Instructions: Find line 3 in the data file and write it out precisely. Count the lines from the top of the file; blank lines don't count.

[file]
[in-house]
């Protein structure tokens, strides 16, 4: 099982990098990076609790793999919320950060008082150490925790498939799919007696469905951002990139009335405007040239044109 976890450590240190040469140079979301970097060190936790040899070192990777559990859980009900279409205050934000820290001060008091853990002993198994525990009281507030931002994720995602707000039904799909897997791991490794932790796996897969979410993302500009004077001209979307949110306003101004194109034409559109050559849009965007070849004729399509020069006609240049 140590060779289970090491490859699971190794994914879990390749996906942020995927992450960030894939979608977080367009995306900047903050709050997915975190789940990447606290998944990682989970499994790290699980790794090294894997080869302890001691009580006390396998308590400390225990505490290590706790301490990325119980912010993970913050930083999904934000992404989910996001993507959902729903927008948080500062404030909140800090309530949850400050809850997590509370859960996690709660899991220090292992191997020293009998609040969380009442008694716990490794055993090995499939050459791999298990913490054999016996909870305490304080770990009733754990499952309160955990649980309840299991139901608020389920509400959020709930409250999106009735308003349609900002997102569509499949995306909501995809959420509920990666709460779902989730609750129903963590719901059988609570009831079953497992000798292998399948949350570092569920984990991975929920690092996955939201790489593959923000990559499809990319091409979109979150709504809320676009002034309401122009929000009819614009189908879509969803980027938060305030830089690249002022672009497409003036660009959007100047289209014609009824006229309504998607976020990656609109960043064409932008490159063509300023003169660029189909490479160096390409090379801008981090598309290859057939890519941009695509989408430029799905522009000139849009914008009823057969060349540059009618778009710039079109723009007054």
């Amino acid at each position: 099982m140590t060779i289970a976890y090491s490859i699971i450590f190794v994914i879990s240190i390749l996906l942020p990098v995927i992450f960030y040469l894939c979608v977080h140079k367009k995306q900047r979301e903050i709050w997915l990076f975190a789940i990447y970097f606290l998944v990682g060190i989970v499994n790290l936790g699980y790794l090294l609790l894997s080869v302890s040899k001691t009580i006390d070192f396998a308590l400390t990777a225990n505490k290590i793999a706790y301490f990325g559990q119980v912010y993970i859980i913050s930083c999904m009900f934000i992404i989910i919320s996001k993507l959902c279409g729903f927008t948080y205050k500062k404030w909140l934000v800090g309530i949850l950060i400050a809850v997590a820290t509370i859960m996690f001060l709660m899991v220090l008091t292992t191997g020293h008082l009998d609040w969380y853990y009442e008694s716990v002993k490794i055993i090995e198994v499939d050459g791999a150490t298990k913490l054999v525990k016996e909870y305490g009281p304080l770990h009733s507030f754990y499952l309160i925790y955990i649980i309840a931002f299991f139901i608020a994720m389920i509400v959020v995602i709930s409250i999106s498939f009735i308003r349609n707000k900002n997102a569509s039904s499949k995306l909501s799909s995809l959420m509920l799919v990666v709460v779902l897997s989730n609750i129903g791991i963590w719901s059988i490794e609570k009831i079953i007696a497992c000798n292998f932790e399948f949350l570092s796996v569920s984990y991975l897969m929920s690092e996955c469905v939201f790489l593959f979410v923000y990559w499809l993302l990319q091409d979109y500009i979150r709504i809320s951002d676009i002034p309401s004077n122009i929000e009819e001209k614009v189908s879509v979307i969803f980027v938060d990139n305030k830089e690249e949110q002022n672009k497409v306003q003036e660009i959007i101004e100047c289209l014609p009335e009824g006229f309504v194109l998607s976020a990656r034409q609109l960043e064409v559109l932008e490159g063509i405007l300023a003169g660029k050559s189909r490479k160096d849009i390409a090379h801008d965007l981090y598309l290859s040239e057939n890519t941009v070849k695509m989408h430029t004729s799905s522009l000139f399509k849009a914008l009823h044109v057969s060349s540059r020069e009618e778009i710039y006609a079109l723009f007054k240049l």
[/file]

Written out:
């Amino acid at each position: 099982m140590t060779i289970a976890y090491s490859i699971i450590f190794v994914i879990s240190i390749l996906l942020p990098v995927i992450f960030y040469l894939c979608v977080h140079k367009k995306q900047r979301e903050i709050w997915l990076f975190a789940i990447y970097f606290l998944v990682g060190i989970v499994n790290l936790g699980y790794l090294l609790l894997s080869v302890s040899k001691t009580i006390d070192f396998a308590l400390t990777a225990n505490k290590i793999a706790y301490f990325g559990q119980v912010y993970i859980i913050s930083c999904m009900f934000i992404i989910i919320s996001k993507l959902c279409g729903f927008t948080y205050k500062k404030w909140l934000v800090g309530i949850l950060i400050a809850v997590a820290t509370i859960m996690f001060l709660m899991v220090l008091t292992t191997g020293h008082l009998d609040w969380y853990y009442e008694s716990v002993k490794i055993i090995e198994v499939d050459g791999a150490t298990k913490l054999v525990k016996e909870y305490g009281p304080l770990h009733s507030f754990y499952l309160i925790y955990i649980i309840a931002f299991f139901i608020a994720m389920i509400v959020v995602i709930s409250i999106s498939f009735i308003r349609n707000k900002n997102a569509s039904s499949k995306l909501s799909s995809l959420m509920l799919v990666v709460v779902l897997s989730n609750i129903g791991i963590w719901s059988i490794e609570k009831i079953i007696a497992c000798n292998f932790e399948f949350l570092s796996v569920s984990y991975l897969m929920s690092e996955c469905v939201f790489l593959f979410v923000y990559w499809l993302l990319q091409d979109y500009i979150r709504i809320s951002d676009i002034p309401s004077n122009i929000e009819e001209k614009v189908s879509v979307i969803f980027v938060d990139n305030k830089e690249e949110q002022n672009k497409v306003q003036e660009i959007i101004e100047c289209l014609p009335e009824g006229f309504v194109l998607s976020a990656r034409q609109l960043e064409v559109l932008e490159g063509i405007l300023a003169g660029k050559s189909r490479k160096d849009i390409a090379h801008d965007l981090y598309l290859s040239e057939n890519t941009v070849k695509m989408h430029t004729s799905s522009l000139f399509k849009a914008l009823h044109v057969s060349s540059r020069e009618e778009i710039y006609a079109l723009f007054k240049l």